Dr Phoebe Moore is an active researcher and has been teaching International Relations and International Political Economy since September 2000. She has published several books and articles about labour struggle, industrial relations and the impact of technology on workers' everyday lives. She works with trade unions, researchers, businesses and social movements around the impact of technology on work, vocational training, education reforms and industrialisation.

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Gretta Louw
Artist and writer


Gretta Louw is an artist and writer who was born in South Africa but grew up in Australia. She has participated in residencies in Australia, Israel, and the US, and her work has been exhibited in New York, Berlin, London, Jakarta, and Tel Aviv. She has written for Hyperallergic, Furtherfield, and DigiCult, and she has published two books: ‘Controlling_Connectivity: Art, Psychology, and the Internet’ (2012) and ‘Warnayaka Art Centre: Art in the Digital Desert’ (2013).

 

Alex Fergusson
Psychotherapist and gender equality Educator

Alex Fergusson is a psychotherapist and gender equality educator with a commitment to bridging the personal and the political. He is interested in the emotional and affective qualities of gender and how they order intimate spaces. His work with boys also includes deconstructing technologies of men’s domination of women, including porn and advertising.

Panel discussion chaired by Charlotte Webb (UAL Futures).


Wednesday 19th July 2017, 6:30pm - 8pm
LVMH, Central Saint Martins, Granary Building, 1 Granary Square, Kings Cross, London N1C 4AA, United Kingdom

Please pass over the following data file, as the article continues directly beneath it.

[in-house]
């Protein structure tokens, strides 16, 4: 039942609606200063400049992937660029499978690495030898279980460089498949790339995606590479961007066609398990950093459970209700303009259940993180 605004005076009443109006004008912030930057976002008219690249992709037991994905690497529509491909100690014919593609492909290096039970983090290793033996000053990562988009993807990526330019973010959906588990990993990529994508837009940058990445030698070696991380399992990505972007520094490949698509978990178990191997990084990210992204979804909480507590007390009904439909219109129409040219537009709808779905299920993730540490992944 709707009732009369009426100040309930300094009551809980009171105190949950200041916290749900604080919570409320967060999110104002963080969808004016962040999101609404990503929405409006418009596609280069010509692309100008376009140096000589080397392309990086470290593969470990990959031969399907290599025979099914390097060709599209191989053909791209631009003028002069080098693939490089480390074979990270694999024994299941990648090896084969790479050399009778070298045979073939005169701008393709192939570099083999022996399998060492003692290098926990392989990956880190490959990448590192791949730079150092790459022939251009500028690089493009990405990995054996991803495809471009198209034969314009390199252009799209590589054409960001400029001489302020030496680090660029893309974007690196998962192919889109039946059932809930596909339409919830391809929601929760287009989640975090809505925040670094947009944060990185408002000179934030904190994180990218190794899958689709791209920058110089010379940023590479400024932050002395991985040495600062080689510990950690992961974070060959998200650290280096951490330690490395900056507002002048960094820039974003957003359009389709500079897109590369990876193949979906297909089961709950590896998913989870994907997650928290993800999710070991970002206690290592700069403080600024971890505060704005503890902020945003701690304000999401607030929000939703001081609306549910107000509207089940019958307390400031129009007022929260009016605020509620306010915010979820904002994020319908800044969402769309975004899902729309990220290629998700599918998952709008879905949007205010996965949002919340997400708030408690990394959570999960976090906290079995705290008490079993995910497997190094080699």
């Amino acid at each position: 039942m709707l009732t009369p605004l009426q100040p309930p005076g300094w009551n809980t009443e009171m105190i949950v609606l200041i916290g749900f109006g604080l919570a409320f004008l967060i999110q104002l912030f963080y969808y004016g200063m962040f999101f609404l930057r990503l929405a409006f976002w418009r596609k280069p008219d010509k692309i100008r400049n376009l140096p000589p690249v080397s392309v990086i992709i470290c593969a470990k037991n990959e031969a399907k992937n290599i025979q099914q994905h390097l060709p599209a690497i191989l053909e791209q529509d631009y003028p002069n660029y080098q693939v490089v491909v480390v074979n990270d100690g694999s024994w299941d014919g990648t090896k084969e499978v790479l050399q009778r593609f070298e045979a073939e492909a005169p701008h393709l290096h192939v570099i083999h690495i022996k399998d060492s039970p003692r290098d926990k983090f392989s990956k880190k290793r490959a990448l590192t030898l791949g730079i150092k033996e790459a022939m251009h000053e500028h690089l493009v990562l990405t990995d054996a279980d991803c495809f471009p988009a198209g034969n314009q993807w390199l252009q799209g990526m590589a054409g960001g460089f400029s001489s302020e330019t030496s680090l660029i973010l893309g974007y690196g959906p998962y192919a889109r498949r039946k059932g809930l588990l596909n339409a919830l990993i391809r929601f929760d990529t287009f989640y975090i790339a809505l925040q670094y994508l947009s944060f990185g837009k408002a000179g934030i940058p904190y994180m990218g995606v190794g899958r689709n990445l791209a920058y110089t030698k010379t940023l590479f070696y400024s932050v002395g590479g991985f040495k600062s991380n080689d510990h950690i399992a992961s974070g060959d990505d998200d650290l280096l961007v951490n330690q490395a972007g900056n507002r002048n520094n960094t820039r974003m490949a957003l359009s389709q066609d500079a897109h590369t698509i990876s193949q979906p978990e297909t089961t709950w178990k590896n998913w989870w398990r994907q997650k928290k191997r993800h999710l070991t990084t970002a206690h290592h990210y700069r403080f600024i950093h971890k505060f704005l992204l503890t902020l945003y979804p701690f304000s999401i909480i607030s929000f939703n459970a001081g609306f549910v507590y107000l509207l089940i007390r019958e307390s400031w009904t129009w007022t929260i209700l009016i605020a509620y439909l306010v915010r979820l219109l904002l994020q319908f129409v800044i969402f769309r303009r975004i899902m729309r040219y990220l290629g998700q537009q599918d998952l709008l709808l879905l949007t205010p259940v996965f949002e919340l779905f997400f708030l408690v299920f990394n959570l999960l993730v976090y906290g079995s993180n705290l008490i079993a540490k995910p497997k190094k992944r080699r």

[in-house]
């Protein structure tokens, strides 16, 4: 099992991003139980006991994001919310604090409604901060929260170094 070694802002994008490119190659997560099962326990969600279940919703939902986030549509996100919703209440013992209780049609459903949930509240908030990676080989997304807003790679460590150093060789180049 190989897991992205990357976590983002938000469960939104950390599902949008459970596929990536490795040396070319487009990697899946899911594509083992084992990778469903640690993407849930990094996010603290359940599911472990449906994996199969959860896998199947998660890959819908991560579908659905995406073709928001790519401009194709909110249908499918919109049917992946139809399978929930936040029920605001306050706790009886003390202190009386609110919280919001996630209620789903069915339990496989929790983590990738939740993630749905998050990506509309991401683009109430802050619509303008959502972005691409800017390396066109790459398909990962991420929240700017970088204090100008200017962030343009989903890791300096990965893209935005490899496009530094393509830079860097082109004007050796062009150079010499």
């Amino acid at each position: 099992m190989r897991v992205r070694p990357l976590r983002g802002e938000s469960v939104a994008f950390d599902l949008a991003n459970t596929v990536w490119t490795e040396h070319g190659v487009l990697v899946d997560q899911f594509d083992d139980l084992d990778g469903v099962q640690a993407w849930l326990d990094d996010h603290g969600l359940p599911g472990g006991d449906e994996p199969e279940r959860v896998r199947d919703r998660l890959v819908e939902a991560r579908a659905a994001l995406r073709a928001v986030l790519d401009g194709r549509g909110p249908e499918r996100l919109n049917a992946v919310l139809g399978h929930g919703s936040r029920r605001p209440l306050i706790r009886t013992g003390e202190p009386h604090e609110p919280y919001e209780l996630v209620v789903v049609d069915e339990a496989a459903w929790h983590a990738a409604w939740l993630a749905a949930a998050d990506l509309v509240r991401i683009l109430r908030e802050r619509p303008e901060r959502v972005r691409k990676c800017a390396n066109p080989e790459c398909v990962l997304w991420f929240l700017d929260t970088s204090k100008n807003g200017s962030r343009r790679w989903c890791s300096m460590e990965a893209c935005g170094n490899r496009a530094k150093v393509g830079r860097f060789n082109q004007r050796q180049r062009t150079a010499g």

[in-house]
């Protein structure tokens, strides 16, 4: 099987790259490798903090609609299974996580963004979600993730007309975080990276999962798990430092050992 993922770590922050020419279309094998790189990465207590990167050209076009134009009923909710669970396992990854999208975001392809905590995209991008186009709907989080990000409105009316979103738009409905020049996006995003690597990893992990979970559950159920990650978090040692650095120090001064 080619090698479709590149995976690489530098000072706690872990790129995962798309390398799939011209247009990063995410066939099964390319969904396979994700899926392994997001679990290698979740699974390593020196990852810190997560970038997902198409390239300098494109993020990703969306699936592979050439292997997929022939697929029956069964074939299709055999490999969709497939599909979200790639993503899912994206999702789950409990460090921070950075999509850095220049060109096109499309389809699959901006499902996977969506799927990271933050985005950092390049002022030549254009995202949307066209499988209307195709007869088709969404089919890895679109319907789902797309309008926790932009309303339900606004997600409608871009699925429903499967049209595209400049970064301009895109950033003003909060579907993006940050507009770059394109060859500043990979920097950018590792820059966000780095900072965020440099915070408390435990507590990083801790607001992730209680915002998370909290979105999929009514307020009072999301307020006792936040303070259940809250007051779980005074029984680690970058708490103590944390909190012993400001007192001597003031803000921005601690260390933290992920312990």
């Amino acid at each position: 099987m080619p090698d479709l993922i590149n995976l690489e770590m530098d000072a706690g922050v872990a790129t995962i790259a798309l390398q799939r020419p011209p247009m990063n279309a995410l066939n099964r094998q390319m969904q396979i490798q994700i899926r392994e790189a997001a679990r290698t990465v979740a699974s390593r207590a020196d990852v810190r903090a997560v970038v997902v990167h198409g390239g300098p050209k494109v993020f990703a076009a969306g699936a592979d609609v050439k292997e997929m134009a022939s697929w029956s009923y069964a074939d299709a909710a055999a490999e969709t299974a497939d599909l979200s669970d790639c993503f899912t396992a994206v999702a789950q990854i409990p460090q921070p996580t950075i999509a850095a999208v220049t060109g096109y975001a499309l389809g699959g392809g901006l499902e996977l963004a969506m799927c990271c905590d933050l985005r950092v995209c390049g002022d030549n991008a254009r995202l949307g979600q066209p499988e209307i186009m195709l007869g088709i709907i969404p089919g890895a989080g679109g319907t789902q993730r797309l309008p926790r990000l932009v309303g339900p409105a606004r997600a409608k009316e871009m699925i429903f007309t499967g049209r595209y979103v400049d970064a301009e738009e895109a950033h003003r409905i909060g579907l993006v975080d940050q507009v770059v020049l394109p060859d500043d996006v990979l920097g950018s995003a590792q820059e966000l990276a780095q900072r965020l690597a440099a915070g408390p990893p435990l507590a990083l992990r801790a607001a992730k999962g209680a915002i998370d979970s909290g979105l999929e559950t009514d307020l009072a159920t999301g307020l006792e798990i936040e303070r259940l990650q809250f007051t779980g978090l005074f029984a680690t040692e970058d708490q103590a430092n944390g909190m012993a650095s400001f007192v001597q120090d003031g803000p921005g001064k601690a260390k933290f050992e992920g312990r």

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How do bodies, sexuality and experience generate forms of capital? How can we resist online sexism by building our own feminist spaces on the internet?

 
 
 
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Denise Ackerl
PhD student at Chelsea College of Art

Denise Ackerl is currently doing a practice-based PhD at Chelsea College of Art (within the Subjectivity and Feminism(s) research group), where she looks into strategies of resistance in the digital space from a feminist performance perspective. Her work is located in the context of post-Fordism and cyberfeminism(s).

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Carleigh Morgan
PhD student at King's College London

Carleigh Morgan is a former Fulbright scholar and current PhD candidate at King’s College, London. Her dissertation explores the interfacial relationships between bodies and machines, with emphasis on the digital mechanisms that program subjects as legible by computer technologies.

Rafael Lubner
PhD candidate at King's College London

Rafael Lubner completed a Bachelor’s degree in Economics at Durham University and a Master’s in Contemporary Literature, Culture and Theory at King’s College London. His research is concerned with the status of the human in the internet age, questioning its construction and mediation. He also writes music criticism for Tiny Mix Tapes.

Panel discussion chaired by Charlotte Webb (UAL Futures).


Wednesday 26th July 2017, 6:30pm - 8pm
LVMH, Central Saint Martins, Granary Building, 1 Granary Square, Kings Cross, London N1C 4AA, United Kingdom